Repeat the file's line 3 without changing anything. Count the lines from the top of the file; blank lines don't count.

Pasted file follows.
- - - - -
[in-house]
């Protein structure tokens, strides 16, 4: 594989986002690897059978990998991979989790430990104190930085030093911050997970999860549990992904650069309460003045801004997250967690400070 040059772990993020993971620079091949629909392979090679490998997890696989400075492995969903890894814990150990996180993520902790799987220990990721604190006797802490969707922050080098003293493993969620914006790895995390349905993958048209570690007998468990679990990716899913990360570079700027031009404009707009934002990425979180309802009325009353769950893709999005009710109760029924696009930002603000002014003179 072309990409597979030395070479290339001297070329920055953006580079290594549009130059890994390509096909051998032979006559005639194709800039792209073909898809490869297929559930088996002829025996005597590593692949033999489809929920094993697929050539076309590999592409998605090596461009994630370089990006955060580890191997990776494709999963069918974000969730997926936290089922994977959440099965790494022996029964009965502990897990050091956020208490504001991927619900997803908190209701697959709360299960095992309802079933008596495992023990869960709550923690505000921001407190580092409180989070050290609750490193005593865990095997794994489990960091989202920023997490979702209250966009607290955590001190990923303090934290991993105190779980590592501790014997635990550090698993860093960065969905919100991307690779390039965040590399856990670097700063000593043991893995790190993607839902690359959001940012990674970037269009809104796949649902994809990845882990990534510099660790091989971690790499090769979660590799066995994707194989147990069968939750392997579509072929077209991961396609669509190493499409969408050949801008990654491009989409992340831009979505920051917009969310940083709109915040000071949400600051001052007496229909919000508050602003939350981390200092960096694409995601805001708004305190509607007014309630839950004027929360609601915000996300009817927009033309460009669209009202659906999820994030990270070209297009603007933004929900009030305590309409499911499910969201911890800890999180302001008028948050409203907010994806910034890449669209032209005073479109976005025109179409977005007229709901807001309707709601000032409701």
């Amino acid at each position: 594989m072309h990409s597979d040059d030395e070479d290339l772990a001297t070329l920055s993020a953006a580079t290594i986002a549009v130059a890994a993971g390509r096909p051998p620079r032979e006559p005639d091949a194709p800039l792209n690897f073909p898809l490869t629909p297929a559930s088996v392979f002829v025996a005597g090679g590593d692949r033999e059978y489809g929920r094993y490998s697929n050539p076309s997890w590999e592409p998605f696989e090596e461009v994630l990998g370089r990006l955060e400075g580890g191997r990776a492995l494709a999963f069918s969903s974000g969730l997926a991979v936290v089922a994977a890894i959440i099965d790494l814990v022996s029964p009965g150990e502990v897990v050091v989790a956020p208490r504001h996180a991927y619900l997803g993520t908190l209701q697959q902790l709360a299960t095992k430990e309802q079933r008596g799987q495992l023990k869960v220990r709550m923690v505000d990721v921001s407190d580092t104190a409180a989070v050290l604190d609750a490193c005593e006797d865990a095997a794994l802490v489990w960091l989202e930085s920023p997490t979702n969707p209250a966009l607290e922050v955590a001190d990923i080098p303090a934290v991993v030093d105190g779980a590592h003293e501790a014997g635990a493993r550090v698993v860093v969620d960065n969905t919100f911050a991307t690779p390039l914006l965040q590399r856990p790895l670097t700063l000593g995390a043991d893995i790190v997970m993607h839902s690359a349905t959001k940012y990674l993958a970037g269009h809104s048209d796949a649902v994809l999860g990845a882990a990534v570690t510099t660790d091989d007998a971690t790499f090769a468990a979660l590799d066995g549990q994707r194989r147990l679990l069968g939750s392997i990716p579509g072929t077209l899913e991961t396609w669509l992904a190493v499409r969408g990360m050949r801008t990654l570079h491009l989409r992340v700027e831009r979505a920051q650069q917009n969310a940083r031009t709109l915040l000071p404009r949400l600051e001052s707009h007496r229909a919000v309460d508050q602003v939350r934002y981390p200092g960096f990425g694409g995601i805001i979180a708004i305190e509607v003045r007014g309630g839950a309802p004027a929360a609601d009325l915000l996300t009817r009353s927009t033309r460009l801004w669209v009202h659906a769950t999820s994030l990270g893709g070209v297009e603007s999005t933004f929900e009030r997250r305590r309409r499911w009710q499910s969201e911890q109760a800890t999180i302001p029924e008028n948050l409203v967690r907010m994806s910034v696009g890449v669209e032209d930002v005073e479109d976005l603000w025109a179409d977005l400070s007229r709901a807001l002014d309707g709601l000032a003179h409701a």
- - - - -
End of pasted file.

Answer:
């Amino acid at each position: 594989m072309h990409s597979d040059d030395e070479d290339l772990a001297t070329l920055s993020a953006a580079t290594i986002a549009v130059a890994a993971g390509r096909p051998p620079r032979e006559p005639d091949a194709p800039l792209n690897f073909p898809l490869t629909p297929a559930s088996v392979f002829v025996a005597g090679g590593d692949r033999e059978y489809g929920r094993y490998s697929n050539p076309s997890w590999e592409p998605f696989e090596e461009v994630l990998g370089r990006l955060e400075g580890g191997r990776a492995l494709a999963f069918s969903s974000g969730l997926a991979v936290v089922a994977a890894i959440i099965d790494l814990v022996s029964p009965g150990e502990v897990v050091v989790a956020p208490r504001h996180a991927y619900l997803g993520t908190l209701q697959q902790l709360a299960t095992k430990e309802q079933r008596g799987q495992l023990k869960v220990r709550m923690v505000d990721v921001s407190d580092t104190a409180a989070v050290l604190d609750a490193c005593e006797d865990a095997a794994l802490v489990w960091l989202e930085s920023p997490t979702n969707p209250a966009l607290e922050v955590a001190d990923i080098p303090a934290v991993v030093d105190g779980a590592h003293e501790a014997g635990a493993r550090v698993v860093v969620d960065n969905t919100f911050a991307t690779p390039l914006l965040q590399r856990p790895l670097t700063l000593g995390a043991d893995i790190v997970m993607h839902s690359a349905t959001k940012y990674l993958a970037g269009h809104s048209d796949a649902v994809l999860g990845a882990a990534v570690t510099t660790d091989d007998a971690t790499f090769a468990a979660l590799d066995g549990q994707r194989r147990l679990l069968g939750s392997i990716p579509g072929t077209l899913e991961t396609w669509l992904a190493v499409r969408g990360m050949r801008t990654l570079h491009l989409r992340v700027e831009r979505a920051q650069q917009n969310a940083r031009t709109l915040l000071p404009r949400l600051e001052s707009h007496r229909a919000v309460d508050q602003v939350r934002y981390p200092g960096f990425g694409g995601i805001i979180a708004i305190e509607v003045r007014g309630g839950a309802p004027a929360a609601d009325l915000l996300t009817r009353s927009t033309r460009l801004w669209v009202h659906a769950t999820s994030l990270g893709g070209v297009e603007s999005t933004f929900e009030r997250r305590r309409r499911w009710q499910s969201e911890q109760a800890t999180i302001p029924e008028n948050l409203v967690r907010m994806s910034v696009g890449v669209e032209d930002v005073e479109d976005l603000w025109a179409d977005l400070s007229r709901a807001l002014d309707g709601l000032a003179h409701a």